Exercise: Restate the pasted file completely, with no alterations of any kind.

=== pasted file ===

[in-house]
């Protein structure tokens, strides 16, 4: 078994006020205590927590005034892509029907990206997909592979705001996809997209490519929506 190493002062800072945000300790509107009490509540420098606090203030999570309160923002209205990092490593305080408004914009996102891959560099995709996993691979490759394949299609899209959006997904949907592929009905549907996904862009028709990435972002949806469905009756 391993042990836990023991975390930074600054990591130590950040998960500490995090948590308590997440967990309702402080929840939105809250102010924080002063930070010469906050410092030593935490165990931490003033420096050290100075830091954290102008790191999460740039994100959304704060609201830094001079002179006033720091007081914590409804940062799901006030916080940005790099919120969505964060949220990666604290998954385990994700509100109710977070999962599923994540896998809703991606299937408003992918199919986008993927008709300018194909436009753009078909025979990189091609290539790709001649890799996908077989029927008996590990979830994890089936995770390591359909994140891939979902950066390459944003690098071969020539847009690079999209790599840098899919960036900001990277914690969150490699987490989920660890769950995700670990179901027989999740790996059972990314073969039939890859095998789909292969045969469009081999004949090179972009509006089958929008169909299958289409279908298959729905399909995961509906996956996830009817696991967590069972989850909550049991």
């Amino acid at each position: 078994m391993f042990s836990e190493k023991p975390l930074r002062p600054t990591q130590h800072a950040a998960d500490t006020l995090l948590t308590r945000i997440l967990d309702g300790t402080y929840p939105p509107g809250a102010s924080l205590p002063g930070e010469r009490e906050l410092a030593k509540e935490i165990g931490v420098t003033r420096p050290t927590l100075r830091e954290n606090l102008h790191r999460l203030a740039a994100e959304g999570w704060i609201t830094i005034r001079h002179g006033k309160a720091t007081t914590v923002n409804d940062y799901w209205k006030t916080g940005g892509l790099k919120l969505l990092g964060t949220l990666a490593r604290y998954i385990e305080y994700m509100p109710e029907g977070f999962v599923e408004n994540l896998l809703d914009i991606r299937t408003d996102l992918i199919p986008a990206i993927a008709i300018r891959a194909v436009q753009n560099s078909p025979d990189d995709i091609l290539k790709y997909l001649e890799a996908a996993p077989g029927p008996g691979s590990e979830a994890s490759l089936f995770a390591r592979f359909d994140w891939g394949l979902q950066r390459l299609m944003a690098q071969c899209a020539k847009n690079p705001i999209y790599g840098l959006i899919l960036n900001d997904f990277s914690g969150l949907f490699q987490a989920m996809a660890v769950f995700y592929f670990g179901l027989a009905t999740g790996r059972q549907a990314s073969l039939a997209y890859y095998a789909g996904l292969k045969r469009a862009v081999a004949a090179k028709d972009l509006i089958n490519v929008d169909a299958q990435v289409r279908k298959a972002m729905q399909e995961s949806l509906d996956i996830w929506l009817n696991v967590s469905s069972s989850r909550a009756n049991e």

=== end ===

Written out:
[in-house]
């Protein structure tokens, strides 16, 4: 078994006020205590927590005034892509029907990206997909592979705001996809997209490519929506 190493002062800072945000300790509107009490509540420098606090203030999570309160923002209205990092490593305080408004914009996102891959560099995709996993691979490759394949299609899209959006997904949907592929009905549907996904862009028709990435972002949806469905009756 391993042990836990023991975390930074600054990591130590950040998960500490995090948590308590997440967990309702402080929840939105809250102010924080002063930070010469906050410092030593935490165990931490003033420096050290100075830091954290102008790191999460740039994100959304704060609201830094001079002179006033720091007081914590409804940062799901006030916080940005790099919120969505964060949220990666604290998954385990994700509100109710977070999962599923994540896998809703991606299937408003992918199919986008993927008709300018194909436009753009078909025979990189091609290539790709001649890799996908077989029927008996590990979830994890089936995770390591359909994140891939979902950066390459944003690098071969020539847009690079999209790599840098899919960036900001990277914690969150490699987490989920660890769950995700670990179901027989999740790996059972990314073969039939890859095998789909292969045969469009081999004949090179972009509006089958929008169909299958289409279908298959729905399909995961509906996956996830009817696991967590069972989850909550049991």
């Amino acid at each position: 078994m391993f042990s836990e190493k023991p975390l930074r002062p600054t990591q130590h800072a950040a998960d500490t006020l995090l948590t308590r945000i997440l967990d309702g300790t402080y929840p939105p509107g809250a102010s924080l205590p002063g930070e010469r009490e906050l410092a030593k509540e935490i165990g931490v420098t003033r420096p050290t927590l100075r830091e954290n606090l102008h790191r999460l203030a740039a994100e959304g999570w704060i609201t830094i005034r001079h002179g006033k309160a720091t007081t914590v923002n409804d940062y799901w209205k006030t916080g940005g892509l790099k919120l969505l990092g964060t949220l990666a490593r604290y998954i385990e305080y994700m509100p109710e029907g977070f999962v599923e408004n994540l896998l809703d914009i991606r299937t408003d996102l992918i199919p986008a990206i993927a008709i300018r891959a194909v436009q753009n560099s078909p025979d990189d995709i091609l290539k790709y997909l001649e890799a996908a996993p077989g029927p008996g691979s590990e979830a994890s490759l089936f995770a390591r592979f359909d994140w891939g394949l979902q950066r390459l299609m944003a690098q071969c899209a020539k847009n690079p705001i999209y790599g840098l959006i899919l960036n900001d997904f990277s914690g969150l949907f490699q987490a989920m996809a660890v769950f995700y592929f670990g179901l027989a009905t999740g790996r059972q549907a990314s073969l039939a997209y890859y095998a789909g996904l292969k045969r469009a862009v081999a004949a090179k028709d972009l509006i089958n490519v929008d169909a299958q990435v289409r279908k298959a972002m729905q399909e995961s949806l509906d996956i996830w929506l009817n696991v967590s469905s069972s989850r909550a009756n049991e």